To maintain our focus on the things that are truly important to us, we must learn to stop perceiving our role and value using societal standards which are oftentimes skewed away from personal fulfillment and growth. To achieve this, we must learn to view the world using our own vision. Not only will it help you grow, it will allow you to transcend the everyday complacency of society.

When we worry about ties and how it reflects our place in society, we begin to lose a sense of personal value and identity. We begin to cloud our own personal view – a view imbued with the humanity of self that would allow us to connect with the world around us and make it interesting again. Ideally, we are driven to create a mark on our world and fill it with novelty. However, before we create novelty within our world, we must create novelty within ourselves. 

Steve Jobs said think different, but  let’s take it further and be different and be novel. You have to embrace your own novelty before the world can take notice of your contributions. 

Why novelty?

When you embrace your novelty, you’ll finally be able to see the world as it appears and appeals to you. Everything should be ultimately centered on you, because you are in control. Embrace your novelty, embrace your you-ness, and embrace your person-ness. Everything in society is ultimately people-centric. From technology to institutions, major functions of our society ultimately derive their power from people. Why should you willingly give that up?

To understand where you are and where you want to be in life, you must understand the complex dynamic between people that make up society. A lack of a clear understanding can undermine you. Without a vision, you’re just chasing empty symbols and dead connections. To see the world for what it is and navigate it, you must see it a novel way. First, you must see yourself in a novel way.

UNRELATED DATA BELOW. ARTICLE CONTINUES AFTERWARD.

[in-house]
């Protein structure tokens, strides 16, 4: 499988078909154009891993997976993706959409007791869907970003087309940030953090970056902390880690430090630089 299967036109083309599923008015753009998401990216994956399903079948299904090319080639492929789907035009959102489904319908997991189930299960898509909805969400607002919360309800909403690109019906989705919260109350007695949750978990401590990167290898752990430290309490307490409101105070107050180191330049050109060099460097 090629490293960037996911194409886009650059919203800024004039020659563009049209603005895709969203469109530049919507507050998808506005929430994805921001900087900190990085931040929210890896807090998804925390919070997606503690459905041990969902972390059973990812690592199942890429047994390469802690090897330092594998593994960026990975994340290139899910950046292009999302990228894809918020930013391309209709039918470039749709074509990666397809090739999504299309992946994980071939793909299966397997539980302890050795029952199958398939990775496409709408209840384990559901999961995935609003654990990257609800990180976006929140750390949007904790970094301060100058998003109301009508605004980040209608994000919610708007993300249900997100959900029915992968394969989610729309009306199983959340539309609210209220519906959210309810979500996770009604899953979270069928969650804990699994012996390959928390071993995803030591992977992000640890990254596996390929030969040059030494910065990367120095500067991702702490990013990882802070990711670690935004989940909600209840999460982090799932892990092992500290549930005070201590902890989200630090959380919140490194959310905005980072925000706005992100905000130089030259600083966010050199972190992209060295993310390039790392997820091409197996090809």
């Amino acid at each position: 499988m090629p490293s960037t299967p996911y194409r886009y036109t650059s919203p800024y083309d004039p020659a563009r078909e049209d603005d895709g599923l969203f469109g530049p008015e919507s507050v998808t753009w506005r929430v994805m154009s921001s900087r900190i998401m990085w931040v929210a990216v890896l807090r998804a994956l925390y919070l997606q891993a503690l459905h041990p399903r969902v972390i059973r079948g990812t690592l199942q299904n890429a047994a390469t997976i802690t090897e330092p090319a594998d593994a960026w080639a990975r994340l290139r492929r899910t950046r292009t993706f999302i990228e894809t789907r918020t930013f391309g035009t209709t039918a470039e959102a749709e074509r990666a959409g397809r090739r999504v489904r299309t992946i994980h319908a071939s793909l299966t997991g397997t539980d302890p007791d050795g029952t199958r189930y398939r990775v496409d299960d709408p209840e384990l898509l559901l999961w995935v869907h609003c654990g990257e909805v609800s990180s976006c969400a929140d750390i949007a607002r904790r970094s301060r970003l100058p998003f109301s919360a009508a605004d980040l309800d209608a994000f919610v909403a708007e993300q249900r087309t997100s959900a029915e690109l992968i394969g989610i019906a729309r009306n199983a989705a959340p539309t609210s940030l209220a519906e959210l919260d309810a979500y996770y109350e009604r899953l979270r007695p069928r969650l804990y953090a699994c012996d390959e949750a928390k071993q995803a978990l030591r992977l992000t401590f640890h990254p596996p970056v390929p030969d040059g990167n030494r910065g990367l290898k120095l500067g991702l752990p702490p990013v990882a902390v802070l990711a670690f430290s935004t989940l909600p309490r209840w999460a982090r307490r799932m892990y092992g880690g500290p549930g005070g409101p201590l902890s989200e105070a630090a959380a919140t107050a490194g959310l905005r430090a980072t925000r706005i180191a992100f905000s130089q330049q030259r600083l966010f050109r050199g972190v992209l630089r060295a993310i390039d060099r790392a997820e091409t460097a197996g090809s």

(Famous example: Neo saw the world in a novel way — just don’t try to dodge bullets)

I’m not selling you the idea that you are a unique snowflake in a winter wonderland of society. No. I’m selling you the idea that you have the ability to create your own connections between yourself, ideas, and other people. From there, you become more free to choose your own path following self-defined success. Once you understand your path and your place on it, you’ll be able to position yourself in the most favorable situations. You’ll be able to more clearly understand your strengths and weaknesses, and spot opportunities and threats on your self-determined path.

This blog is dedicated to understanding and rediscovering your power by invoking passion, novelty, and curiosity in our world and in ourselves. Writing is a great form of self-discovery, and I wish that this blog will inspire you as much as it inspires me.